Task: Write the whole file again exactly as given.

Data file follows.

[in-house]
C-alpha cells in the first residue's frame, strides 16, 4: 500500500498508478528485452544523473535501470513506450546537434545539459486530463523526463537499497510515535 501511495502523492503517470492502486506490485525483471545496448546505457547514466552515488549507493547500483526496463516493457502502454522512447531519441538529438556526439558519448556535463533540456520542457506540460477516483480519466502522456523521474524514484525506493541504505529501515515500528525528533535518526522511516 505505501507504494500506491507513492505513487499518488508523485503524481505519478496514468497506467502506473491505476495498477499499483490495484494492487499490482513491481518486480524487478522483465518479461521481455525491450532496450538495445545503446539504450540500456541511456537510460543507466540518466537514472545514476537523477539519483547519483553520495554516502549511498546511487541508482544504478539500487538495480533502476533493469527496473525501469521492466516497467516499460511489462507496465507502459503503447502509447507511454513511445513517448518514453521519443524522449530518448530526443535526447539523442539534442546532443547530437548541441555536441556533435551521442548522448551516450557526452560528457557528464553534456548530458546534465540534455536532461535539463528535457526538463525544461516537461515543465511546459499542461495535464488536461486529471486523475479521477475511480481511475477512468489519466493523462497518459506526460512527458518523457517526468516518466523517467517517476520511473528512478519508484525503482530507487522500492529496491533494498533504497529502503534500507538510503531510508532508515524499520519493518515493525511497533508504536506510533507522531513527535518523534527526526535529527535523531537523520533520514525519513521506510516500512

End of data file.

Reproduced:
[in-house]
C-alpha cells in the first residue's frame, strides 16, 4: 500500500498508478528485452544523473535501470513506450546537434545539459486530463523526463537499497510515535 501511495502523492503517470492502486506490485525483471545496448546505457547514466552515488549507493547500483526496463516493457502502454522512447531519441538529438556526439558519448556535463533540456520542457506540460477516483480519466502522456523521474524514484525506493541504505529501515515500528525528533535518526522511516 505505501507504494500506491507513492505513487499518488508523485503524481505519478496514468497506467502506473491505476495498477499499483490495484494492487499490482513491481518486480524487478522483465518479461521481455525491450532496450538495445545503446539504450540500456541511456537510460543507466540518466537514472545514476537523477539519483547519483553520495554516502549511498546511487541508482544504478539500487538495480533502476533493469527496473525501469521492466516497467516499460511489462507496465507502459503503447502509447507511454513511445513517448518514453521519443524522449530518448530526443535526447539523442539534442546532443547530437548541441555536441556533435551521442548522448551516450557526452560528457557528464553534456548530458546534465540534455536532461535539463528535457526538463525544461516537461515543465511546459499542461495535464488536461486529471486523475479521477475511480481511475477512468489519466493523462497518459506526460512527458518523457517526468516518466523517467517517476520511473528512478519508484525503482530507487522500492529496491533494498533504497529502503534500507538510503531510508532508515524499520519493518515493525511497533508504536506510533507522531513527535518523534527526526535529527535523531537523520533520514525519513521506510516500512